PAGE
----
Picture the Audi logo in your head. Hopefully, you’ll be seeing something along the lines of the Olympic rings. Being a company that was formed by a conglomeration of four different pre-existing entities, these circles were designed to indicate a union. And one of those circles was the German NSU Motorenwerke AG. While they produced cars for much of their life and helped to make the rotary engine famous, motorcycles were their stock-in-trade. And some would argue that the WWII 601 NSL was their finest hour. Here’s a mint example from Russia’s Mortorworld.
NSU began life as the “Mechanische Werkstätte zur Herstellung von Strickmaschinen”, a knitting machine manufacturer started in 1873 by Christian Schmidt, a technically astute entrepreneur. Motorcycle production began in 1901, and world class racing motorcycles were entered in events in Europe, the UK, and USA from 1905. In 1907, British brand manager Martin Geiger rode an NSU in the very first Isle of Man TT, finishing in a respectable 5th place. During the 1930s, and again in the mid-1950s, NSU was the world’s largest motorcycle producer.
In the early 1930s, the NSU company set itself the none-too-easy task of developing an engine design with a truly innovative valve train; the OHV or overhead valve configuration. A very new and completely innovative solution at the time, it was design to overcome the disadvantages of the sidevalve engine: poor gas flow, poor combustion chamber shape, and low compression ratio, all of which result in a low power output. This work was headed by Walter Moore, an engineer from England who had been previously working at Norton.
The decision to improve their own engines was less of a masterful internal decision by the company, and more of a severe butt kicking that was handed to them via a series of competition losses against machines from the BMW and DKW factories. Installing twin-cylinder engines on their machines, these companies were one cylinder up against the NSU motorcycles. Stuck using mostly single-cylinder engines, they found themselves being easily outpaced by the competition’s technology.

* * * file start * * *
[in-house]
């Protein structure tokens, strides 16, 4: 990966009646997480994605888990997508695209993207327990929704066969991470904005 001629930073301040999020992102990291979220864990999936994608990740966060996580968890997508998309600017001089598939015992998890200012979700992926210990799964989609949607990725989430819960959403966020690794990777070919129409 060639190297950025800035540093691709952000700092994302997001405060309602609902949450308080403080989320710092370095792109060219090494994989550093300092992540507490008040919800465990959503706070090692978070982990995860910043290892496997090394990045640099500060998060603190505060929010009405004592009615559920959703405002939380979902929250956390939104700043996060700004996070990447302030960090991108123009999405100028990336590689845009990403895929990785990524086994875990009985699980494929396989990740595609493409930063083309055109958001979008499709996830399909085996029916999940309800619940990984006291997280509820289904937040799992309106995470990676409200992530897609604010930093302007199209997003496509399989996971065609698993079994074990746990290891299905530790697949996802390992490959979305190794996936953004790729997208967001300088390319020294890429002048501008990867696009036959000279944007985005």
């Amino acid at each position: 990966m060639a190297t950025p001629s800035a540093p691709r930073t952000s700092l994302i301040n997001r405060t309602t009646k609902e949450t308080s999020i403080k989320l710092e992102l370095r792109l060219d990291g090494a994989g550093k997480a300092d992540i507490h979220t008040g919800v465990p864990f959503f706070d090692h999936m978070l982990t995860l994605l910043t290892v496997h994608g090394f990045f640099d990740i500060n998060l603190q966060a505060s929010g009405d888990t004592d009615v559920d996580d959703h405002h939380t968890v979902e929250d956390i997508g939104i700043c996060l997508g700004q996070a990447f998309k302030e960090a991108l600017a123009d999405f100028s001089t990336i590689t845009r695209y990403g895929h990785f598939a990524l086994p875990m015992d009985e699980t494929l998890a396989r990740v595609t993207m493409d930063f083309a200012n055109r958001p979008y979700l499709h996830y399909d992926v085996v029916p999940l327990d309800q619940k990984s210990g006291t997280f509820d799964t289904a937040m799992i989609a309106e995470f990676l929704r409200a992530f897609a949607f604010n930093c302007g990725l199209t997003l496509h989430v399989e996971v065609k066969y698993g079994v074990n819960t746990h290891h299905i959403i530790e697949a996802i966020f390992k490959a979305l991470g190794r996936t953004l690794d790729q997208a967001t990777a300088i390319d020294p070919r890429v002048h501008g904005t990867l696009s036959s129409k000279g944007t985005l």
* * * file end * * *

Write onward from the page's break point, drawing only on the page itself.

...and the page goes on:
Once a reliable design had been tooled-up, produced and tested, NSU was quick to flick the switch on new OHV-equipped racing models. Specifically, racing engines with 200, 250, 350 and 500cc capacity were rubber stamped for immediate production to try and earn back a little much-needed racing street cred.
Considered the cream of the OHV crop was the NSU ‘601 OSL’ that was first available for purchase in 1938; the 562cc engine pumped out a very healthy 24 hp at 3800 rpm. The “OSL” abbreviation loosely translates as “Overhead Racing Luxury,” and the look of the non-military version of the motorcycle was magnificent indeed, what with its tall, finned aluminium cylinder head and the fancy-looking chrome-plated tail pipes.
With Nazi officials impressed by the bike, the model 601 OSL was readily adopted by the equipment-hungry Wehrmacht as Germany prepared for war in the late 1930s. A military version of the model was ordered, featuring a second seat, twin panniers and an exhaust system painted in matt black. Its intended use was as a transportation for couriers and orderlies, which probably accounted for its maximum speed of 130 km/h.
[superquote]“With Nazi officials impressed by the bike, the model 601 OSL was readily adopted by the equipment-hungry Wehrmacht as Germany prepared for war”[/superquote]
Sticking with a single cylinder, the 562cc engine was powered by a Bosch Magnito and fuelled by the ever-present Amal carb. A four-speed gearbox and multi-plate clutch got the thumps to the rear wheel, which was unsprung. Front brakes were drums, and the overall frame was a tubular design. And the classic’s 185kg (408 lb) mass and 12 litre (3.1-gallon) tank would take any averaged-sized pilot around 240 kilometres between battles.